The aim of the present study, which involved 311 Physical Education (PE) teachers in Dutch schools, was to examine the relationships between job demands, job control, social support and perceived self-efficacy on the one hand and teacher burnout on the other. Based on Karasek’s Demands-Control-Support model (1990), it was expected that perceived stringent job demands in combination with perceived lack of control on the job and perceived lack of social support from colleagues, principals and managers could so affect teachers’ health that they were likely to suffer from enhanced levels of burnout. Our study partly confirmed results based on the Karasek model. It was also expected that the number of domain-determined self-efficacy beliefs concerning the influence teachers had on job demands would affect their level of burnout. However, this supposition was not supported. Perceived job control was found to have a moderating effect on the relationship between perceived job demands on the one hand and the emotional exhaustion and depersonalization dimensions of burnout on the other. Colleague support had a moderating effect on the relationship between job demands and the personal accomplishment dimension of burnout, whereas managerial support had a moderating effect on self-efficacy beliefs concerning teachers’ influence on job demands and personal accomplishment. The study further revealed that PE teachers run a greater risk of falling victim to burnout as they grow older. Implications for future studies are discussed.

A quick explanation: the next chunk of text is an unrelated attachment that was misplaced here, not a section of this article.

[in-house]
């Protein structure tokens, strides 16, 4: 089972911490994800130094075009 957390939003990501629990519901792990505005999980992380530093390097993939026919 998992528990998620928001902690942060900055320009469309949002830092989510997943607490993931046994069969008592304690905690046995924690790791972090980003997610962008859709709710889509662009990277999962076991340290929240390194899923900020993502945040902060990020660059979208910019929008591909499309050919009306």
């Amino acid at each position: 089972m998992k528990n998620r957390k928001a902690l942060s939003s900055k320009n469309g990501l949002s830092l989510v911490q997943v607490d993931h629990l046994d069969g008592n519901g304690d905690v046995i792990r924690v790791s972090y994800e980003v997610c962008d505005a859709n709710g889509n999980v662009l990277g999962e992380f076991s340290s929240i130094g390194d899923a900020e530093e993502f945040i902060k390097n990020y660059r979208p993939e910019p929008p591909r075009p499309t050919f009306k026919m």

- P.E. teachers
- job demands-control-support model